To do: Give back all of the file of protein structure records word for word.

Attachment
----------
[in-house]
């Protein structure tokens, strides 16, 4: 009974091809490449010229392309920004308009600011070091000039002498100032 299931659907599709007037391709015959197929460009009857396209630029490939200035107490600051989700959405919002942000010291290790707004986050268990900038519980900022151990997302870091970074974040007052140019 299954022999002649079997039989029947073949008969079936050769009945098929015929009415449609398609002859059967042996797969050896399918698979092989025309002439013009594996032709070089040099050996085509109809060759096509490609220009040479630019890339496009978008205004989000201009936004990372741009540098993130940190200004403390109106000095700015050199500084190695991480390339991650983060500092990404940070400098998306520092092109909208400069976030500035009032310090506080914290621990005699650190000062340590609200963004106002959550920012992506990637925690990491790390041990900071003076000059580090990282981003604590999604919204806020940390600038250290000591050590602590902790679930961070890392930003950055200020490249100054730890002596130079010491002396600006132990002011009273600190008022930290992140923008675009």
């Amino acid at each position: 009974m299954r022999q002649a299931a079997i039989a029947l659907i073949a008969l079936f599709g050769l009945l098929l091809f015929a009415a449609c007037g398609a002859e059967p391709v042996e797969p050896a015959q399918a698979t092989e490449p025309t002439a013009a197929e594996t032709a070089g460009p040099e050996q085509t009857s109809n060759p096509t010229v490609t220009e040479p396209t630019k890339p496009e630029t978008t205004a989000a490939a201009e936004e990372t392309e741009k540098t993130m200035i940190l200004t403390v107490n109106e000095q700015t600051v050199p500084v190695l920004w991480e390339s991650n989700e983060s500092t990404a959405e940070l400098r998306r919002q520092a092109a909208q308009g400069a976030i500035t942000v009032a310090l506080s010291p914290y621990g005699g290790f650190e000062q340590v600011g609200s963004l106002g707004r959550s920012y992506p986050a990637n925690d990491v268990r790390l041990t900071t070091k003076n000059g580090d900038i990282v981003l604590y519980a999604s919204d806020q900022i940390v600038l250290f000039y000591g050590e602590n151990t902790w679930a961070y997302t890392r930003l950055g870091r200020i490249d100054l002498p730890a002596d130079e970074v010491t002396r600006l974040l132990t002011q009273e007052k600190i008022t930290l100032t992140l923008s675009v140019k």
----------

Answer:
[in-house]
């Protein structure tokens, strides 16, 4: 009974091809490449010229392309920004308009600011070091000039002498100032 299931659907599709007037391709015959197929460009009857396209630029490939200035107490600051989700959405919002942000010291290790707004986050268990900038519980900022151990997302870091970074974040007052140019 299954022999002649079997039989029947073949008969079936050769009945098929015929009415449609398609002859059967042996797969050896399918698979092989025309002439013009594996032709070089040099050996085509109809060759096509490609220009040479630019890339496009978008205004989000201009936004990372741009540098993130940190200004403390109106000095700015050199500084190695991480390339991650983060500092990404940070400098998306520092092109909208400069976030500035009032310090506080914290621990005699650190000062340590609200963004106002959550920012992506990637925690990491790390041990900071003076000059580090990282981003604590999604919204806020940390600038250290000591050590602590902790679930961070890392930003950055200020490249100054730890002596130079010491002396600006132990002011009273600190008022930290992140923008675009």
């Amino acid at each position: 009974m299954r022999q002649a299931a079997i039989a029947l659907i073949a008969l079936f599709g050769l009945l098929l091809f015929a009415a449609c007037g398609a002859e059967p391709v042996e797969p050896a015959q399918a698979t092989e490449p025309t002439a013009a197929e594996t032709a070089g460009p040099e050996q085509t009857s109809n060759p096509t010229v490609t220009e040479p396209t630019k890339p496009e630029t978008t205004a989000a490939a201009e936004e990372t392309e741009k540098t993130m200035i940190l200004t403390v107490n109106e000095q700015t600051v050199p500084v190695l920004w991480e390339s991650n989700e983060s500092t990404a959405e940070l400098r998306r919002q520092a092109a909208q308009g400069a976030i500035t942000v009032a310090l506080s010291p914290y621990g005699g290790f650190e000062q340590v600011g609200s963004l106002g707004r959550s920012y992506p986050a990637n925690d990491v268990r790390l041990t900071t070091k003076n000059g580090d900038i990282v981003l604590y519980a999604s919204d806020q900022i940390v600038l250290f000039y000591g050590e602590n151990t902790w679930a961070y997302t890392r930003l950055g870091r200020i490249d100054l002498p730890a002596d130079e970074v010491t002396r600006l974040l132990t002011q009273e007052k600190i008022t930290l100032t992140l923008s675009v140019k």